Scientists Ask, “Why BioLogos?”

Scientists Ask, “Why BioLogos?”

Scientists enter science to “do science,” not to engage the public. I am a scientist for this reason too. I love my scientific work. Still, engaging the public about our work is extremely important too. Science should be a place of common ground for all of society. And we need better ambassadors of science.

To this end, Dr. Francis Collins, the current director of the NIH (as of 2016), started BioLogos in 2007 to help Christian communities understand evolution in the context of their beliefs. I am honored to announce I will be serving as a BioLogos speaker for the next 2 years, helping religious communities understand the science behind evolution.1 The summer of 2016, with Templeton Foundation funding, BioLogos is launching a speakers bureau to help educate religious communities about evolution. A highly qualified group of 20 speakers was chosen in a selective and competitive process. This group includes highly distinguished theologians, historians, philosophers, and scientists.

I decided to join this effort to educate the public about the science of evolution. I do this is a service to both the scientific community and the public. This is an unusual type of service, so I want to explain this decision to my colleagues here.

Questions from Scientists

1Why not just focus on your scientific work? Why waste time explaining evolution to the public? Why not wait till you have tenure and are fully established as a scientist?

We need better ambassadors of science. We need ambassadors that can explain how science works and what we discover, without using science as a weapon against religious communities. Science should be one of the great common grounds of modern society. It is too beautiful to use as a weapon. If we scientists ourselves do not step up to explain science, especially in areas of great controversy, we cannot blame the public for their ignorance or confusion. I hope to be one of these ambassadors.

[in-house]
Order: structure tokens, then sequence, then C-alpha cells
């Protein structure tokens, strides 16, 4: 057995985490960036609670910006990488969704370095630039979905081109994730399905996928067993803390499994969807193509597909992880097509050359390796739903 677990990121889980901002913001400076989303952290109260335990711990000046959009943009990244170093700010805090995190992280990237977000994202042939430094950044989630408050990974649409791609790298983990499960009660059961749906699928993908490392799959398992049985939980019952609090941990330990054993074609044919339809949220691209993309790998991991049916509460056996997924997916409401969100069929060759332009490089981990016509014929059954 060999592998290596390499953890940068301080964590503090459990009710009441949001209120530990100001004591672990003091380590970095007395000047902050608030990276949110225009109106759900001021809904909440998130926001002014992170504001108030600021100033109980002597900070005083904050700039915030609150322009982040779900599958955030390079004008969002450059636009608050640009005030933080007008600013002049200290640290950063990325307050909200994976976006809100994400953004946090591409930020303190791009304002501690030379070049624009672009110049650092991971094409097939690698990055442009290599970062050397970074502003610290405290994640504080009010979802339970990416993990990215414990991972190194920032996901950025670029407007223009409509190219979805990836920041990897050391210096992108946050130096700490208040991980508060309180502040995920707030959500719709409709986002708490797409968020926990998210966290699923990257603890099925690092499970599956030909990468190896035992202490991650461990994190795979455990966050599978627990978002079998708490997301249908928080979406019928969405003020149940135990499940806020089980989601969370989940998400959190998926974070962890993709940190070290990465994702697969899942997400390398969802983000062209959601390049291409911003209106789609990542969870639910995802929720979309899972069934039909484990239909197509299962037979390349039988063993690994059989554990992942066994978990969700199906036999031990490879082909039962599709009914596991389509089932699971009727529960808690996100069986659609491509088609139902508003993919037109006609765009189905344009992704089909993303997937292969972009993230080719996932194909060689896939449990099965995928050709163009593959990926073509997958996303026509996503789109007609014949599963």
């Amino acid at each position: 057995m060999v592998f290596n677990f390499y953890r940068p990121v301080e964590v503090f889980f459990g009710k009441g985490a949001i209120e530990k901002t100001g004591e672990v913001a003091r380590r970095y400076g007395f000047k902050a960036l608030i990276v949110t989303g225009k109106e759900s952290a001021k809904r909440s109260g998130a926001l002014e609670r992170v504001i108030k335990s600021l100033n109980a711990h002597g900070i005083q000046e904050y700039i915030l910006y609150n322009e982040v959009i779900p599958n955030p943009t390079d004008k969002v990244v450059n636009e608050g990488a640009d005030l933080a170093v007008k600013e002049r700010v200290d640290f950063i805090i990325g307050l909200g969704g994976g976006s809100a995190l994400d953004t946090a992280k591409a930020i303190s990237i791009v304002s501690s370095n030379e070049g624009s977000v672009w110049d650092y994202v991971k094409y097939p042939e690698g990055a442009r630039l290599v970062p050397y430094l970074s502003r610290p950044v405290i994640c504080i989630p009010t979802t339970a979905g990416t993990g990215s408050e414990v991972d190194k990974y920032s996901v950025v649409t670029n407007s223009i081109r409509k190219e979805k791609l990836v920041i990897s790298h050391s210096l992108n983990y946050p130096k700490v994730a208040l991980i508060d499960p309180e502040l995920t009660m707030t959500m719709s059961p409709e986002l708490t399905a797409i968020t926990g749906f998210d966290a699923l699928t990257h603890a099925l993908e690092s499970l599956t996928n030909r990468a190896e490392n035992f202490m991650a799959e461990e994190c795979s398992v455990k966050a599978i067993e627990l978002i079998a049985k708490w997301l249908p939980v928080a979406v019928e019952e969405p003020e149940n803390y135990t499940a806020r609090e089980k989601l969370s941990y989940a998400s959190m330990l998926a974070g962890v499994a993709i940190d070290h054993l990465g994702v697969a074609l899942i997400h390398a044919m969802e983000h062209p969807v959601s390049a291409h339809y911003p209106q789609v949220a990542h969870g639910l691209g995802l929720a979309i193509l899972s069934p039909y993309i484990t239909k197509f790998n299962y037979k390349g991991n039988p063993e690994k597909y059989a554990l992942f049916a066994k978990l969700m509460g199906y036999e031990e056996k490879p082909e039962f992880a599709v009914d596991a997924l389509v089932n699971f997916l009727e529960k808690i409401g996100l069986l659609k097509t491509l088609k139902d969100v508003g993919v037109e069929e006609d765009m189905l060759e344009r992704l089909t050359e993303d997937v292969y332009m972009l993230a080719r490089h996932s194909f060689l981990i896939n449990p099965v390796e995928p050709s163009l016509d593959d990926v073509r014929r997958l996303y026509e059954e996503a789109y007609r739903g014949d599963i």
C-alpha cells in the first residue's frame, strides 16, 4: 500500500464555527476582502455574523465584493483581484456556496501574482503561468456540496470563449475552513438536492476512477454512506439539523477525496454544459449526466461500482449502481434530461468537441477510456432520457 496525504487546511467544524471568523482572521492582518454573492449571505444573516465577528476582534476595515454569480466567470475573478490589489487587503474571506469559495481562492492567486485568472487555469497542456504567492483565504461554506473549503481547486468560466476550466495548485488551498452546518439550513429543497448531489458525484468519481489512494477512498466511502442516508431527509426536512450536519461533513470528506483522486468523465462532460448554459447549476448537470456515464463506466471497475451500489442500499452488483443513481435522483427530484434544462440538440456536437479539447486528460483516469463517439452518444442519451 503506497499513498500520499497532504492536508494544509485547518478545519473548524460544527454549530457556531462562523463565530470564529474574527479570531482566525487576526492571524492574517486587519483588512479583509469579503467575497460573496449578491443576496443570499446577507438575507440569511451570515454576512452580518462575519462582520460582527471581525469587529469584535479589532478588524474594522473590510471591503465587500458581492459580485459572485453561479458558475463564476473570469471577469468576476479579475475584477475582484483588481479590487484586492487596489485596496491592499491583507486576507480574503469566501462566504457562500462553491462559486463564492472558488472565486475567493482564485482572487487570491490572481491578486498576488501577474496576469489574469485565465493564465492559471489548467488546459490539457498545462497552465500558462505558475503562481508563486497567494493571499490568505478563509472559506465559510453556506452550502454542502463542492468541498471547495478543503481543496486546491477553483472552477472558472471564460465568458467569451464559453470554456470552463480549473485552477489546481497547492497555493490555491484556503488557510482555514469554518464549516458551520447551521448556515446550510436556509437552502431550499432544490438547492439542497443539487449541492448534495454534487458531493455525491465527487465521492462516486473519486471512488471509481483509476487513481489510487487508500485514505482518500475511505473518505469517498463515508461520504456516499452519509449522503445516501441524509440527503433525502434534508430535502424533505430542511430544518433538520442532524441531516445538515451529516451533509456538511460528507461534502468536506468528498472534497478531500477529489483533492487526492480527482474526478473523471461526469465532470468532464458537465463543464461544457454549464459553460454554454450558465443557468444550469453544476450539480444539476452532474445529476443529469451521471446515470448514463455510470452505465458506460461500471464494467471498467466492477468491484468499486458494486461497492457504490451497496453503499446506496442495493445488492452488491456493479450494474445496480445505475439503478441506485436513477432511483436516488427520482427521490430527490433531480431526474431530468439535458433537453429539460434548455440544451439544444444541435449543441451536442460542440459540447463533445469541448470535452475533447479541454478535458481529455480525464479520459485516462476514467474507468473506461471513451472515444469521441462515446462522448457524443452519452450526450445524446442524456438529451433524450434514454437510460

On a personal note, I do not have tenure (as of 2016), but I do have my footing as an independent scientist. Currently, I am on track for tenure at the #2 Pathology department in the country. My first R01 was funded by the NIH, my second R01 was just scored at 6%, and I will soon graduate my first PhD student. My focus, as always, will remain on my scientific work. At the same time, I am very thankful for the support of my department and colleagues. Their acceptance gives me the ability and confidence to serve the public in this way.

At the same time, more practicing scientists need to explain science to the public. The only way non-intuitive and controversial parts of mainstream science will be understood is if practicing scientists become culturally-sensitive ambassadors of science to the public.

2 What is your scientific expertise and why are you qualified to communicate mainstream science to religious audiences?

I am a practicing computational biologist with both an MD and PhD, and working in a Laboratory and Genomic Medicine division at Washington University in Saint Louis. My current scientific contributions, detailed in over 40 papers, are focused on mathematically modeling biological systems. Of particular relevance, the current incarnation of anti-evolution arguments2 emphasize computational biology and information theory. I am specifically qualified to evaluate, understand, and refute (when necessary) these anti-evolution “proofs.”

Alongside this scientific expertise, I am also a Christian. This is helpful because it builds trust with skeptical religious audiences. Our common ground in faith is enough for many to learn science, even in controversial areas, from someone like me.

3 You (and BioLogos) believe in “evolutionary creation” or “theistic evolution.” Isn’t this just creationism? Where do you stand on Intelligent Design and creation science?